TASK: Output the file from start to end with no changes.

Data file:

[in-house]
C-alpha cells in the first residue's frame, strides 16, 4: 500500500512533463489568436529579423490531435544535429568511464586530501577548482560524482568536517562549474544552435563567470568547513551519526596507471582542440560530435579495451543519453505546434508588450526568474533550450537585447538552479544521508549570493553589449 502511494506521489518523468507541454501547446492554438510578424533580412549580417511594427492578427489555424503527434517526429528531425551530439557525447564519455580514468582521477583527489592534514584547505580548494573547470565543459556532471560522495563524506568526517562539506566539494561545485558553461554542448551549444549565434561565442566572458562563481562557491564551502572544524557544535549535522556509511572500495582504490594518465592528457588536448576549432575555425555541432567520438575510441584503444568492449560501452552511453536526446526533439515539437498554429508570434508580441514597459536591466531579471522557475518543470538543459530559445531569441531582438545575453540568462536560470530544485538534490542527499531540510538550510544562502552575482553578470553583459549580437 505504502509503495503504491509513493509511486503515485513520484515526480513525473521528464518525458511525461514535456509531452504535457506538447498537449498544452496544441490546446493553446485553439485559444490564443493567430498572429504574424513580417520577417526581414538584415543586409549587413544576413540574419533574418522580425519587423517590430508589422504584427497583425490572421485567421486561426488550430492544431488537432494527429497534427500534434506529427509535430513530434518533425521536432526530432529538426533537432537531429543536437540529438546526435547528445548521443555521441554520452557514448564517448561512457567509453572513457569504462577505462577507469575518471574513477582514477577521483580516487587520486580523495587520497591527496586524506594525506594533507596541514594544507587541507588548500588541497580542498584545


[in-house]
C-alpha cells in the first residue's frame, strides 16, 4: 500500500512533463489568436529579423490531435544535429568511464586530501577548482560524482568536517562549474544552435563567470568547513551519526596507471582542440560530435579495451543519453505546434508588450526568474533550450537585447538552479544521508549570493553589449 502511494506521489518523468507541454501547446492554438510578424533580412549580417511594427492578427489555424503527434517526429528531425551530439557525447564519455580514468582521477583527489592534514584547505580548494573547470565543459556532471560522495563524506568526517562539506566539494561545485558553461554542448551549444549565434561565442566572458562563481562557491564551502572544524557544535549535522556509511572500495582504490594518465592528457588536448576549432575555425555541432567520438575510441584503444568492449560501452552511453536526446526533439515539437498554429508570434508580441514597459536591466531579471522557475518543470538543459530559445531569441531582438545575453540568462536560470530544485538534490542527499531540510538550510544562502552575482553578470553583459549580437 505504502509503495503504491509513493509511486503515485513520484515526480513525473521528464518525458511525461514535456509531452504535457506538447498537449498544452496544441490546446493553446485553439485559444490564443493567430498572429504574424513580417520577417526581414538584415543586409549587413544576413540574419533574418522580425519587423517590430508589422504584427497583425490572421485567421486561426488550430492544431488537432494527429497534427500534434506529427509535430513530434518533425521536432526530432529538426533537432537531429543536437540529438546526435547528445548521443555521441554520452557514448564517448561512457567509453572513457569504462577505462577507469575518471574513477582514477577521483580516487587520486580523495587520497591527496586524506594525506594533507596541514594544507587541507588548500588541497580542498584545